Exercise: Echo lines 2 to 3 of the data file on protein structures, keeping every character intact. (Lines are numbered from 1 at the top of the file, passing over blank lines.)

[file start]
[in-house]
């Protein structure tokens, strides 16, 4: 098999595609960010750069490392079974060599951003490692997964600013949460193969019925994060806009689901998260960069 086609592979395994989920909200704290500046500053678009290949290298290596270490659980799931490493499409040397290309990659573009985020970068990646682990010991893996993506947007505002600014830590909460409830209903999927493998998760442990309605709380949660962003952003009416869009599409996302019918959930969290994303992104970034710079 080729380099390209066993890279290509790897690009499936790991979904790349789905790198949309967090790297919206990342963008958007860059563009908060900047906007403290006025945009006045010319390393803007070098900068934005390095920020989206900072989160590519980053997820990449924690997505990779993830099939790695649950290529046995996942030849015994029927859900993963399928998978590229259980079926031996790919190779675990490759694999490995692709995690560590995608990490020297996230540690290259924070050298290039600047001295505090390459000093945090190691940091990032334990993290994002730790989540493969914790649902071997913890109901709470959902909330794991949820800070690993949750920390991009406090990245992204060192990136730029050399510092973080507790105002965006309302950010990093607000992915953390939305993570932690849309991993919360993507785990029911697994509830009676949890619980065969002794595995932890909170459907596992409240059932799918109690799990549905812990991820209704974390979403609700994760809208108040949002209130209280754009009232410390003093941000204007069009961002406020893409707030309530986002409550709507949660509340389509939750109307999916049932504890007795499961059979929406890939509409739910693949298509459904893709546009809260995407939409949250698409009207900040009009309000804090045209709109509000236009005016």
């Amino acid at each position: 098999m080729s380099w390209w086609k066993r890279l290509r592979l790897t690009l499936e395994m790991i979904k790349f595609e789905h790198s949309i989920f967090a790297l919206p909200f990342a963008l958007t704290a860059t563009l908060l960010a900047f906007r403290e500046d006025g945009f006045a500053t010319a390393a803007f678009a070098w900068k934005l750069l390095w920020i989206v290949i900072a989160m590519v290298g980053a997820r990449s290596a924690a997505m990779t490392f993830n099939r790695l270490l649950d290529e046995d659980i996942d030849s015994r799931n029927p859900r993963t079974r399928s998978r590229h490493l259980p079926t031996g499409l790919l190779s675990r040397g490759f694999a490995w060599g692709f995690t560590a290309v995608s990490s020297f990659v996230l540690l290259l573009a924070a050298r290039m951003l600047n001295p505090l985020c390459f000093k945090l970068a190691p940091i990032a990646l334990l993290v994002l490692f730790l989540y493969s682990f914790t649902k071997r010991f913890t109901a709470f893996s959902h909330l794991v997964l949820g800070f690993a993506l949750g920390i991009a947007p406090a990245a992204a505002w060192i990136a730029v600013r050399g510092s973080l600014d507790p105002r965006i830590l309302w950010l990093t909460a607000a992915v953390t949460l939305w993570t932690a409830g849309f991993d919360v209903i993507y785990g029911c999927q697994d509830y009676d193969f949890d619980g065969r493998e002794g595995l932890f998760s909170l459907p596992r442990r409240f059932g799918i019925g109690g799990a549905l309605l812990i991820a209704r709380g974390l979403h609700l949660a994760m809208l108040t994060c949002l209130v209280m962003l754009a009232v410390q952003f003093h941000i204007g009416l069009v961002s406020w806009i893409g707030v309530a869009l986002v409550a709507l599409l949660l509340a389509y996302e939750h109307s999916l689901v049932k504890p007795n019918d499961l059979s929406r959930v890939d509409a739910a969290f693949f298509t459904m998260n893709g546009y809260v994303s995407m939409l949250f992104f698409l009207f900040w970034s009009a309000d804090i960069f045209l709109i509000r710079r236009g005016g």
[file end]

């Protein structure tokens, strides 16, 4: 098999595609960010750069490392079974060599951003490692997964600013949460193969019925994060806009689901998260960069 086609592979395994989920909200704290500046500053678009290949290298290596270490659980799931490493499409040397290309990659573009985020970068990646682990010991893996993506947007505002600014830590909460409830209903999927493998998760442990309605709380949660962003952003009416869009599409996302019918959930969290994303992104970034710079 080729380099390209066993890279290509790897690009499936790991979904790349789905790198949309967090790297919206990342963008958007860059563009908060900047906007403290006025945009006045010319390393803007070098900068934005390095920020989206900072989160590519980053997820990449924690997505990779993830099939790695649950290529046995996942030849015994029927859900993963399928998978590229259980079926031996790919190779675990490759694999490995692709995690560590995608990490020297996230540690290259924070050298290039600047001295505090390459000093945090190691940091990032334990993290994002730790989540493969914790649902071997913890109901709470959902909330794991949820800070690993949750920390991009406090990245992204060192990136730029050399510092973080507790105002965006309302950010990093607000992915953390939305993570932690849309991993919360993507785990029911697994509830009676949890619980065969002794595995932890909170459907596992409240059932799918109690799990549905812990991820209704974390979403609700994760809208108040949002209130209280754009009232410390003093941000204007069009961002406020893409707030309530986002409550709507949660509340389509939750109307999916049932504890007795499961059979929406890939509409739910693949298509459904893709546009809260995407939409949250698409009207900040009009309000804090045209709109509000236009005016």
């Amino acid at each position: 098999m080729s380099w390209w086609k066993r890279l290509r592979l790897t690009l499936e395994m790991i979904k790349f595609e789905h790198s949309i989920f967090a790297l919206p909200f990342a963008l958007t704290a860059t563009l908060l960010a900047f906007r403290e500046d006025g945009f006045a500053t010319a390393a803007f678009a070098w900068k934005l750069l390095w920020i989206v290949i900072a989160m590519v290298g980053a997820r990449s290596a924690a997505m990779t490392f993830n099939r790695l270490l649950d290529e046995d659980i996942d030849s015994r799931n029927p859900r993963t079974r399928s998978r590229h490493l259980p079926t031996g499409l790919l190779s675990r040397g490759f694999a490995w060599g692709f995690t560590a290309v995608s990490s020297f990659v996230l540690l290259l573009a924070a050298r290039m951003l600047n001295p505090l985020c390459f000093k945090l970068a190691p940091i990032a990646l334990l993290v994002l490692f730790l989540y493969s682990f914790t649902k071997r010991f913890t109901a709470f893996s959902h909330l794991v997964l949820g800070f690993a993506l949750g920390i991009a947007p406090a990245a992204a505002w060192i990136a730029v600013r050399g510092s973080l600014d507790p105002r965006i830590l309302w950010l990093t909460a607000a992915v953390t949460l939305w993570t932690a409830g849309f991993d919360v209903i993507y785990g029911c999927q697994d509830y009676d193969f949890d619980g065969r493998e002794g595995l932890f998760s909170l459907p596992r442990r409240f059932g799918i019925g109690g799990a549905l309605l812990i991820a209704r709380g974390l979403h609700l949660a994760m809208l108040t994060c949002l209130v209280m962003l754009a009232v410390q952003f003093h941000i204007g009416l069009v961002s406020w806009i893409g707030v309530a869009l986002v409550a709507l599409l949660l509340a389509y996302e939750h109307s999916l689901v049932k504890p007795n019918d499961l059979s929406r959930v890939d509409a739910a969290f693949f298509t459904m998260n893709g546009y809260v994303s995407m939409l949250f992104f698409l009207f900040w970034s009009a309000d804090i960069f045209l709109i509000r710079r236009g005016g």